Executive Who Sold Self-Driving Truck Start-Up to Uber Departs
SAN FRANCISCO — One of the founders of Otto, a self-driving truck company founded by former Google employees and acquired by Uber, has left the ride-hailing service.
Lior Ron — who along with Anthony Levandowski sold Otto to Uber in 2016, six months after leaving Google — was in charge of Uber Freight, a truck shipment booking service. Most of Uber Freight’s business does not involve the company’s autonomous trucks.
The departure followed a fatal crash involving an Uber self-driving car in Tempe, Ariz. The police said the car, driving in autonomous mode, had failed to slow down before it struck and killed a woman who was walking her bicycle across a street.
Uber has stopped testing of its autonomous vehicles in Arizona, California, Pittsburgh and Toronto while investigators look into the accident. A week after Uber halted testing, Arizona’s governor ordered the company’s self-driving cars off state roads. Uber also pulled an application to renew its permit for testing autonomous vehicles in California.
CNBC reported Mr. Ron’s departure earlier on Wednesday.
An Uber spokesman, Matt Kallman, said the departure was unrelated to the crash in Tempe, but he would not elaborate on why Mr. Ron had left or the timing of his exit.
Uber executives have said self-driving car technology is a key to the company’s future. But the effort had become a headache long before the crash in Arizona.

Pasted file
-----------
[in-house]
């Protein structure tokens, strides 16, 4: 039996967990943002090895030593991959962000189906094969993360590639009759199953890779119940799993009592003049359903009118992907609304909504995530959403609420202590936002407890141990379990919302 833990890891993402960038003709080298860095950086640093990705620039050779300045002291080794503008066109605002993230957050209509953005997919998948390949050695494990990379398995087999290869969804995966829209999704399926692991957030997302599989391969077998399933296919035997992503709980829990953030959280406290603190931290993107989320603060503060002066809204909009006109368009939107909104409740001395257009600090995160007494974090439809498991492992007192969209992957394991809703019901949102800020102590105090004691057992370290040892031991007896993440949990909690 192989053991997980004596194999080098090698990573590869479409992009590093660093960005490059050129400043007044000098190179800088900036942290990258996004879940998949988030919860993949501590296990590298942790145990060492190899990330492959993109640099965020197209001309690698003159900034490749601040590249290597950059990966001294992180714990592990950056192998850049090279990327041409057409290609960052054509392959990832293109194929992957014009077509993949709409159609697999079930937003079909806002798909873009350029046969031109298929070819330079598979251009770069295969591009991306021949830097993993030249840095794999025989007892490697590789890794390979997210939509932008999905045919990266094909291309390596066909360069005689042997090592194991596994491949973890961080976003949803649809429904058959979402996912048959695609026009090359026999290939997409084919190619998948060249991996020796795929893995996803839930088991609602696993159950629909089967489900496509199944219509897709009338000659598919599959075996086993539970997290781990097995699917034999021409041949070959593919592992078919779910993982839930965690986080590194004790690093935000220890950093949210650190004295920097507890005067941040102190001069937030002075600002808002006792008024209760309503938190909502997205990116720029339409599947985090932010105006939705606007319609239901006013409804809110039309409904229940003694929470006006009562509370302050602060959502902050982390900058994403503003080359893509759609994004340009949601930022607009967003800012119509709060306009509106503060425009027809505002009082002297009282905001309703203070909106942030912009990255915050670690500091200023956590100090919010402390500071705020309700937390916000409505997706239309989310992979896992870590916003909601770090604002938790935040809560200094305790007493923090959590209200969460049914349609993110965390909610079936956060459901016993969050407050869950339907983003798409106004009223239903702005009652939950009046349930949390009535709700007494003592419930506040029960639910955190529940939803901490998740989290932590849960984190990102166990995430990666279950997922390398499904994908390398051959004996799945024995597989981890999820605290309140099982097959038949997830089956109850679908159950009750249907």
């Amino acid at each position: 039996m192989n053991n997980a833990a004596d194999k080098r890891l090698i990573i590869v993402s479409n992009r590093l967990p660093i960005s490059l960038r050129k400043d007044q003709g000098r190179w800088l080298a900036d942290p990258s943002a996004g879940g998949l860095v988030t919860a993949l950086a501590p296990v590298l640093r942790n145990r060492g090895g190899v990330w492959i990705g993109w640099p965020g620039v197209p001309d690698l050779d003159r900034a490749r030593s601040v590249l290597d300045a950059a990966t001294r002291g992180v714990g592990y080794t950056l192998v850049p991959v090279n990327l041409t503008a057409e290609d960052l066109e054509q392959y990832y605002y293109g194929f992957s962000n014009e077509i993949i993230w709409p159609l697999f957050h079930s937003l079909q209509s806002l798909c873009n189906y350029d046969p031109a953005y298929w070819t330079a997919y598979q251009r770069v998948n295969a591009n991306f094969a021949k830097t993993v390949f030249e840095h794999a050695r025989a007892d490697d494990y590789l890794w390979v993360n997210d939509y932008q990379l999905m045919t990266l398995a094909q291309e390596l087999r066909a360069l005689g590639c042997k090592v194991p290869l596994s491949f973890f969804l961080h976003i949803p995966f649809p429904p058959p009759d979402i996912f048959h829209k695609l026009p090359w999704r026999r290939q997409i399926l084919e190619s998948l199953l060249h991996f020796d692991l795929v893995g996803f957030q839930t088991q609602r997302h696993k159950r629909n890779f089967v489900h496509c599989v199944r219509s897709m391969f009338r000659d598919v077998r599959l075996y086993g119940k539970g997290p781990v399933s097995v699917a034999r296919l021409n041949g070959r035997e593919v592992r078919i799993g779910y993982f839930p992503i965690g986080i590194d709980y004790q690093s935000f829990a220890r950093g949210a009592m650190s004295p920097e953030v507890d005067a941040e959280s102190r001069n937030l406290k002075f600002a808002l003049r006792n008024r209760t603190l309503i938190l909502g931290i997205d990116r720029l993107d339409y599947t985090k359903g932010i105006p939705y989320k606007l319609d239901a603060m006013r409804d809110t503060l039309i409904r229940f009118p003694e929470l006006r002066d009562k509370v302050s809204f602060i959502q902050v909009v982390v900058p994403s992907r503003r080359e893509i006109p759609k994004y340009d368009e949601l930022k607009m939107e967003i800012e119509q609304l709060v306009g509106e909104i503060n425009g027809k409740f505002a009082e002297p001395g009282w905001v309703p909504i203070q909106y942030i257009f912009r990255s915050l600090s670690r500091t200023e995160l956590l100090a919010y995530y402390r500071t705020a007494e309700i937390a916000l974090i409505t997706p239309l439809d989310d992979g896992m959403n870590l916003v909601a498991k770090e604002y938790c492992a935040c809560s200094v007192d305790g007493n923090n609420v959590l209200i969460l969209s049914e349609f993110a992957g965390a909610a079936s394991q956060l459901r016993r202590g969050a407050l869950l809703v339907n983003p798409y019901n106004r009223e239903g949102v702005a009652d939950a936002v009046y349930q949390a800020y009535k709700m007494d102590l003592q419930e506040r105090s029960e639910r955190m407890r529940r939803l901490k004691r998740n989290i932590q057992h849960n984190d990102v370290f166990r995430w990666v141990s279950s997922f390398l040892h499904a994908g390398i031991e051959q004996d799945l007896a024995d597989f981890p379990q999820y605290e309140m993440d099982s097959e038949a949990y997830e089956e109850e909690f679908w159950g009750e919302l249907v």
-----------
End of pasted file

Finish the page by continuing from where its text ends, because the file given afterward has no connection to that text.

The company’s cars were struggling to meet internal development expectations and falling way behind the improvements made by competitors.
Otto became the centerpiece of an intellectual property lawsuit between Uber and Waymo, the self-driving car business spun out of Google. Waymo had accused Uber of conspiring with Mr. Levandowski to steal important technology plans.
Mr. Ron, who is not an engineer but has a background in business development, was a prominent figure in the lawsuit. His name came up repeatedly in evidence presented by Waymo to support its case that Mr. Levandowski — one of the engineers who helped start Google’s driverless car project — stole trade secrets.
Uber fired Mr. Levandowski in May when he refused to cooperate with its case against Waymo. Uber and Waymo settled the case last month.
While Uber’s autonomous vehicle testing has been stopped at least temporarily, Waymo is embarking on an ambitious expansion of its operation. The company said it would buy up to 20,000 electric cars from Jaguar Land Rover for its driverless ride service.
Follow Daisuke Wakabayashi on Twitter: @daiwaka.